With the images still in our heads (as well as in almost all of our camera’s memory full cards) and since our 4-day tickets had expired, we left Torres del Paine behind and crossed the border to the Argentinean Patagonia.This is South America’s southern frontier, wild, barren and beautiful with spaces as large as the silences that fill them. For us who had just arrived to that scenery, such emptiness was as impressive as the sight of Patagonia’s jagged peaks. In its enormous scale, the Argentinean part of Patagonia offers a plethora of experiences and landscapes. There is no better way to enjoy them than driving the infamous lonely RN 40 that no longer is a dirt road. This route remains the iconic highway of the solitude of the steppe that led us together with other travelers to the spectacular sights of El Calafate and El Chaltén, before it makes its way through the rest of the Andes. Star attraction and the major reason for us to stop in El Calafate was the Glacier Perito Moreno, 80km away in Parque Nacional Los Glaciares. The city’s strategic location between El Chaltén and Torres del Paine (Chile) makes it an inevitable stop for the majority of overlanders in transit on Route 40. The glacier is a magnificent must-see, but its massive popularity has encouraged growth and rapid upscaling in the once-sleepy El Calafate, which flanks the southern shore of Lago Argentino. Except the main strip that is dotted with souvenir shops, chocolate shops, restaurants and tour offices, the streets beyond that melt away quickly into muddy roads as the city fades out.
We took with us memories from the town’s delicious ice-cream and moved on, into Parque Nacional Los Glaciares. This park is home to Earth’s most dynamic and accessible ice fields, Glaciar Perito Moreno, which is the stunning centerpiece of the southern sector of Parque Nacional Los Glaciares. Its impressive measurements are 30km long, 5km wide and 60m high, but what makes it exceptional in the world of ice is its constant advance – it creeps forward up to 2m per day, causing building-sized icebergs to collapse from its face. When we first got there and although packed with people, in some strange way we were magnetized by its beauty. After almost four hours, we were awarded with a thrilling experience as a size of an almost 5 story-high building piece of the Glacier detached itself and collapsed in front of our eyes. If that was not enough to watch, a couple of minutes later, an almost the same size piece of ice emerged from the bottom of the Glacier, as it broke off from its underwater part and surfaced in front of our once more astonished eyes. We were amazed!!! Not sure if that happens every day or if it was a small present from the glacier just for us, we left the park’s southern part with a “We were the lucky ones” type of feeling. Except for Rochelle’s bee sting! Ouch! P.S. Even the bees look stunning here.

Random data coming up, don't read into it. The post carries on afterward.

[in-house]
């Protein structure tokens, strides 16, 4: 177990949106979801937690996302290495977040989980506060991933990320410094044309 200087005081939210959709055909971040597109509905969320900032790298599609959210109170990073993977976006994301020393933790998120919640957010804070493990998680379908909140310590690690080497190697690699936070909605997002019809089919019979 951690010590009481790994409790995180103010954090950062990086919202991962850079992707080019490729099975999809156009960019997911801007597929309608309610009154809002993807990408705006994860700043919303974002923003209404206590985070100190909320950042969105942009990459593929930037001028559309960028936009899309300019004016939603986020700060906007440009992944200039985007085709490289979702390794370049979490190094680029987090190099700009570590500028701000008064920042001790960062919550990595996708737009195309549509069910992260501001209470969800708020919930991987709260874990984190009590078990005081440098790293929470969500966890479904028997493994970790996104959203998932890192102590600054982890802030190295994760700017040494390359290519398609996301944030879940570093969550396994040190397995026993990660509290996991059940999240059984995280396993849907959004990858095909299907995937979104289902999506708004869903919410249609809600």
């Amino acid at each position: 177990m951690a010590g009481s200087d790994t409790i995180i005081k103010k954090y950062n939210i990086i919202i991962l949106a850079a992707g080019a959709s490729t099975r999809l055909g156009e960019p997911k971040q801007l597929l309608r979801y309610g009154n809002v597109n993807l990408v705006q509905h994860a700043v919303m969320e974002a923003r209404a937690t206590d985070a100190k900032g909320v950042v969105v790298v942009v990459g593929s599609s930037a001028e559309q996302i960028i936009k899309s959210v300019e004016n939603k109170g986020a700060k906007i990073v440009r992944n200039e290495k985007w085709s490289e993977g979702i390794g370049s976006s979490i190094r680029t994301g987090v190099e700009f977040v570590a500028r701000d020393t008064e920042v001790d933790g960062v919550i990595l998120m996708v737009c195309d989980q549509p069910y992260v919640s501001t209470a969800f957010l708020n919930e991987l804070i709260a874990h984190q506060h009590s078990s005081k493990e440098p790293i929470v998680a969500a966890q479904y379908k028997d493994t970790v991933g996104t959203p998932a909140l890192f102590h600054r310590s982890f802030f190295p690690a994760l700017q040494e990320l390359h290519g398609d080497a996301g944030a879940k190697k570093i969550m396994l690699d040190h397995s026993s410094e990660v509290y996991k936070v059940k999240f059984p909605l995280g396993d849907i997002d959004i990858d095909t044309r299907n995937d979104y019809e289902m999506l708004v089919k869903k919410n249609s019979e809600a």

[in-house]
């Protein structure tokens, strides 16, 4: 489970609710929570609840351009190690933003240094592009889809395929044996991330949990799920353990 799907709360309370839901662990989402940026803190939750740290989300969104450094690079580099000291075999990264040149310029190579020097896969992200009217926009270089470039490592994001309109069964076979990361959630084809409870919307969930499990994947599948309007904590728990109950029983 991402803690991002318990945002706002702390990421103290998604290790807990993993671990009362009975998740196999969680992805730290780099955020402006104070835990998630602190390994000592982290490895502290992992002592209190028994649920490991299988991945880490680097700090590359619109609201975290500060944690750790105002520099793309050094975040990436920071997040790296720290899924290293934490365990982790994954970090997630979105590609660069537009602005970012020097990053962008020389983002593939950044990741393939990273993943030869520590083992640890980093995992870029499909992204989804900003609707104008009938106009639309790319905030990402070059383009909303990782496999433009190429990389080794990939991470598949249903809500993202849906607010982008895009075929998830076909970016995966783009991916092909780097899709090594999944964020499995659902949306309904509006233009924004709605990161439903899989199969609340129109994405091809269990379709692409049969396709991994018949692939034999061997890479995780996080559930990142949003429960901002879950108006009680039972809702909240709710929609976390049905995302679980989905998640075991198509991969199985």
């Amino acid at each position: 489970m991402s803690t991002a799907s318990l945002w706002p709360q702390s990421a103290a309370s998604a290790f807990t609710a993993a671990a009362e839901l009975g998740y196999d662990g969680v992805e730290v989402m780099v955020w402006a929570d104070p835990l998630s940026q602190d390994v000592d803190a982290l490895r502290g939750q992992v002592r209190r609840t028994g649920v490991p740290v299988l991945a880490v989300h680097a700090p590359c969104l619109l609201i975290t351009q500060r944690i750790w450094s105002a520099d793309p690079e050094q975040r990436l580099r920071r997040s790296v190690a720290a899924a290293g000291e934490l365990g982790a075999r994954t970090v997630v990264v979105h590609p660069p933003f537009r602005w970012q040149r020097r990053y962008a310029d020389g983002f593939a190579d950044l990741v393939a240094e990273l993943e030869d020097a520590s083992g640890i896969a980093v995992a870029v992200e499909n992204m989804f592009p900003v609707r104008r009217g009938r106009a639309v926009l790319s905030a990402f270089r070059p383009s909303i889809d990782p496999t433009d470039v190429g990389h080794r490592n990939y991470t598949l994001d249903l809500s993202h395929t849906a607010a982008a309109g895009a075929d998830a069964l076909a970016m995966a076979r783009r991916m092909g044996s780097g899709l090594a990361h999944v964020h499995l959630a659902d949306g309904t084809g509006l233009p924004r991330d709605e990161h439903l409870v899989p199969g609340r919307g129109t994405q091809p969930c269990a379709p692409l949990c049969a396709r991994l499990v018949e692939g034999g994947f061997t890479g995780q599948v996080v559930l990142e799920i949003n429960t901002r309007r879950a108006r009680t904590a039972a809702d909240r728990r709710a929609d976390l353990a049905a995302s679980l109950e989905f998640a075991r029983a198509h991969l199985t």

Our visit to Parque Nacional Los Glaciares ended in El Chaltén. This colorful village overlooks the stunning northern sector of the park. In the summer months, almost all types of trekkers come to explore the world-class trails that start right at the end of the village. Founded recently in 1985, El Chaltén is still a frontier town, featuring constant construction, hippie looks and packs of crazy roaming dogs that kept us awake at night. The world has now heard about this place and every year more and more tourists come to see what the fuss is all about. Most hotels and services here are still targeting to the budget traveler and we were very happy to find out that there was an area at the end of the village dedicated to campers. According to our guidebook, El Chaltén is named from Cerro Fitz Roy’s Tehuelche name, meaning ‘peak of fire’ or ‘smoking mountain’ – an apt description of the cloud-enshrouded summit. Perito Moreno and Carlos Moyano later named it after the Beagle’s Captain FitzRoy, who navigated Darwin’s expedition up the Río Santa Cruz in 1834, coming within 50km of the cordillera. After a long day of trekking, we failed to see the Fitz Roy peaks as the clouds were constantly hiding them, but that was about to change the following day. On our off road attempt to follow a riverbed into the valley, strong winds kicked in and made the peaks reveal their beauty. Although from far away, the sight was more than rewarding. That night and as the strong winds insisted, we tried to protect ourselves and the tent so we camped in the wind protected streets inside the city. However at 3am the police had a different opinion about free camping so we were told to pack up and return to the designated site. The following day we decided to move on and leave this really gifted place with the promise that one day we will be back.
After a long drive and always following the Route 40 and the empty spaces of the steppe that crown it, we reached Los Antiguos, the fruit garden of Argentina. It was our last stop before we crossed again the Chile-Argentina border for the fourth time and headed to Caretera Austral. You will read all about that part though in our next post. So long for now.